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Everything posted by ChrisAfonso

  1. Well, combing endless shelves of moderately-sorted media in cramped basements makes one hungry... Great to hear it's going again, that store always was one of the fixed points of each "recent" London trip (along with Forbidden Planet, and tkts for some bargain hunting). Hopefully again soon.
  2. I finally got to watch 1917 recently, and this cue/scene left a lasting impression... Mainly did it as a (notation) transcription exercise, but I also tried to create a passable mockup.
  3. I have no idea if there is an actual JW orchestral version of it, but a piano version of that exact cue is in the 1991 "John Williams Anthology" sheet music album.
  4. First of all, great to see more expanded/complete(?) Star Wars scores released! Here's hoping for more, in the proper format. I have mixed feelings about this score, for various reasons... The inconsistency of Giacchino applying the Williams template (for me) is nicely demonstrated by these two contrasting passages: (1:30 - 1:38) The strings are very busy here creating a ramp-up of tension, but somehow the actual notes sound kind of random to me, and in the end it lands in exactly the same harmonic place as it started, making it feel kind of static. Compare this: (0:41 - 0:51) Here, the climbing string lines have an actual purpose and reach a new target at the end, modulating to a new key (twice!) - nicely adapting the sound of ANH's Imperial Attack escape sequence. I actually really like the climactic combination of Vader's theme and Death Star motif.
  5. There's hardly another JW score that has risen from the "hardly ever listen" pile to the inner circle of my all-time favorites as much as this one -- admittedly, it took finally watching the (superb) movie to provide the context needed for me to fully appreciate the diverse kinds of music (sentimental, harrowing, or over-the-top) and their place in the narrative. Where before I found the exuberance in the prominent concert setpieces hard-to-stomach clichés, their innocent naiveté now moves me to tears. Highly recommended to anyone who doesn't have it yet!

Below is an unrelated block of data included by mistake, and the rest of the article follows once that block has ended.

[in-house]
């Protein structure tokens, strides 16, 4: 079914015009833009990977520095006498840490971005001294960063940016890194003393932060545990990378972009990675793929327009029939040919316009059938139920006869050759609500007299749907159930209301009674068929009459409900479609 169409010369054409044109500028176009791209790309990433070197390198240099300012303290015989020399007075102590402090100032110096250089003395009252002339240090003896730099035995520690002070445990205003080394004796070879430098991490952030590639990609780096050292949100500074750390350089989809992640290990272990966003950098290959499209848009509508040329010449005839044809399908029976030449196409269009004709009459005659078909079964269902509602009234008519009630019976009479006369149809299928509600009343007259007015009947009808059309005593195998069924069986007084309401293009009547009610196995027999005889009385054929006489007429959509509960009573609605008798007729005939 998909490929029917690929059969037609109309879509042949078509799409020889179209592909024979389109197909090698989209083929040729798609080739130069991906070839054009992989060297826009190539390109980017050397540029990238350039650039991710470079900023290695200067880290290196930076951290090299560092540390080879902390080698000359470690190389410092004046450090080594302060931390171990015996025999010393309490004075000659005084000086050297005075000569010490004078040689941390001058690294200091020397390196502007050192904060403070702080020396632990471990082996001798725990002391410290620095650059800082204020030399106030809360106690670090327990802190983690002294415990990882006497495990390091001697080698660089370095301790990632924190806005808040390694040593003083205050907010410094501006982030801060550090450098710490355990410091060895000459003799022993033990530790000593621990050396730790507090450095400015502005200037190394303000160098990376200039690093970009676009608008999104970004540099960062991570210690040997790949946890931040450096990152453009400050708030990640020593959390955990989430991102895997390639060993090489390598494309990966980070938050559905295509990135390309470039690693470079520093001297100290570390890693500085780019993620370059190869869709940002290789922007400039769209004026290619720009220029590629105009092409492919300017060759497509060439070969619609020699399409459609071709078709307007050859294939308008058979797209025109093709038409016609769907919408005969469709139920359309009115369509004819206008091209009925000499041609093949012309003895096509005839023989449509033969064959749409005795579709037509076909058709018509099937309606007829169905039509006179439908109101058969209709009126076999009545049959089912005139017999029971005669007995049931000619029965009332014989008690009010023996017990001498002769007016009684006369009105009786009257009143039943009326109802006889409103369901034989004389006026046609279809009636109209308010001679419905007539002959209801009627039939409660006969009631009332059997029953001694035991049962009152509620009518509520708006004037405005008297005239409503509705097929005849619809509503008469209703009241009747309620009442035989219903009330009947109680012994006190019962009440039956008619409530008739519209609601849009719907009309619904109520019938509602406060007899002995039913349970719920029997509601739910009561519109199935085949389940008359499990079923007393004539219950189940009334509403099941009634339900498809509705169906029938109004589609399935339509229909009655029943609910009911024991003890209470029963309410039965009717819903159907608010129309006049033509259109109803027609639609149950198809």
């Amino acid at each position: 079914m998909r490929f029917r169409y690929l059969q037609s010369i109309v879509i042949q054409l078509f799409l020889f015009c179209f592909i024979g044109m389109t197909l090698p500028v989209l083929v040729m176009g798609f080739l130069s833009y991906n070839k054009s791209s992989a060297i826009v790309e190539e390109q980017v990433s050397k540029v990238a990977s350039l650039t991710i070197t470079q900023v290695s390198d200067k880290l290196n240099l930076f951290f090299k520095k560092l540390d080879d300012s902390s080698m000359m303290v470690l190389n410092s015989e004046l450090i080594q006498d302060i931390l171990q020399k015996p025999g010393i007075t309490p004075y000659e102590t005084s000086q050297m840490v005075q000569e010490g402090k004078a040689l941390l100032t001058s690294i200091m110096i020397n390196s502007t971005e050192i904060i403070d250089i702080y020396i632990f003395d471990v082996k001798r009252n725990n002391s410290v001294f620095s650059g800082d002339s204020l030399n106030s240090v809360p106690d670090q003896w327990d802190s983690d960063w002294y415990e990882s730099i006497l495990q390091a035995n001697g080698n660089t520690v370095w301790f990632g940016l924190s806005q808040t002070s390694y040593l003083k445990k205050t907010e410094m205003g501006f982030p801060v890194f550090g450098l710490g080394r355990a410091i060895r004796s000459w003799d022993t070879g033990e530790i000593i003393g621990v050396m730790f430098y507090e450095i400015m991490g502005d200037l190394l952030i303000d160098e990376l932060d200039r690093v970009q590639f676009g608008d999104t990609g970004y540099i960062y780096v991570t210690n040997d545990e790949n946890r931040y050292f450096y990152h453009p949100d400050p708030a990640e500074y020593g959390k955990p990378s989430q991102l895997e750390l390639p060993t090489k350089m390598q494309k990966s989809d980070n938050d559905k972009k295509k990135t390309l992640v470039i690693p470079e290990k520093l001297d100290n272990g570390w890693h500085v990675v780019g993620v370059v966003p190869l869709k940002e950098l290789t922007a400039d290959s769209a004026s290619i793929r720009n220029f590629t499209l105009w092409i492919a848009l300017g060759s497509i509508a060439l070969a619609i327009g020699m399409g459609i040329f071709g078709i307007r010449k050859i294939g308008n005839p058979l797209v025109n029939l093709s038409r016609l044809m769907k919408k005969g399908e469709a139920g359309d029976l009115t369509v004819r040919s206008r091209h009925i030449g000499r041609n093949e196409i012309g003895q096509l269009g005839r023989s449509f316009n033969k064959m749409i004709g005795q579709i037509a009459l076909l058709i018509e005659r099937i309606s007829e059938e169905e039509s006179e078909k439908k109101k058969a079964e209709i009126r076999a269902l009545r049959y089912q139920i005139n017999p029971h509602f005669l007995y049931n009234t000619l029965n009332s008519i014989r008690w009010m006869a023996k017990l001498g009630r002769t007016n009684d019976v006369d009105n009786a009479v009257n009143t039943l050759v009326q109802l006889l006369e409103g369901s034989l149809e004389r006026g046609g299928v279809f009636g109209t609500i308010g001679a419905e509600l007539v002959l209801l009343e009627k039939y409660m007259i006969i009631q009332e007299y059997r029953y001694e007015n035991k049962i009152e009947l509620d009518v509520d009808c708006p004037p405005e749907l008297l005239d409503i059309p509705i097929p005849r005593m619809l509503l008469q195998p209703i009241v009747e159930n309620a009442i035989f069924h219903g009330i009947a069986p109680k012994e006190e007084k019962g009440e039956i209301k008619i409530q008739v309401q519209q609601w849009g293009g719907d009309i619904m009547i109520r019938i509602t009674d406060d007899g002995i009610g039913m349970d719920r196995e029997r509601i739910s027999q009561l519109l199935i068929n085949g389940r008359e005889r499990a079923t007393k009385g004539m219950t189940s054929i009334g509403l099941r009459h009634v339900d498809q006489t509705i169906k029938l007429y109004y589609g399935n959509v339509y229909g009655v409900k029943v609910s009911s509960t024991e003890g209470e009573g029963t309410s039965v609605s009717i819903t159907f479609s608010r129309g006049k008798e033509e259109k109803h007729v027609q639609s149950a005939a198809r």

6. I think it says "Record (...)". The cue is 9m2 "The T-Rex Chase". Above his finger you can make out "Ripples", the 2nd and 3rd staves contain the signature ripple-like deep woods figure, and at the start of the bottom half of the page you can see the frantic flute shrieks starting that come in when the rex appears. This is a fascinating picture - an intimate peek into the magic book!
  7. That sounds great! But the horn line seems to be a fifth too high?
  8. Obligatory mention: And the Björk song is co-written by David Arnold, so no surprise there
  9. Just saw the film yesterday. Originally, when it was announced, I was indifferent to the concept (and in the "sure go ahead, but why remake a classic?" crowd). Approaching the release, I got a bit more excited about a new take on the material, especially after the reviews started coming out overwhelmingly positive. But I was not prepared how much a story (and score!) I know very well for a long time, would keep me anchored in my seat gripping the armrests, and needing quite some time to collect myself afterwards. A real masterpiece with quite a number of really inspired choices for a new perspective on the material that work really well (standout: "Cool"). The sheer visceral quality of the filmmaking is amazing (and a real departure from the '61 film, as far as I remember it). I get Karol's view that the raw realism and the heightened musical drama sometimes don't completely mesh successfully (and occasionally thought so myself during the film), but IMHO that's a very minor point of concern - both the "movie" and the "musical" work so well, that it immediately pulled me back in each time I got momentarily tripped up by the contrast.
  10. Great book, Chris! This score had a significant place in my discovery of film music, being one of the first non-Williams soundtracks I got. Awesome to have the full score to study. Already the first cursory thumb-through yields lots of interesting details to discover (alphorn, wtf :D). Reading along with the recording, there seem to be a number of podium changes that are not reflected in the score (like the horns in Firestorm, bars 25-26) - do you have any insights on that?
  11. Very nice! I didn't know about this score at all until the video below, and afterwards was wondering how to get a hold of a copy.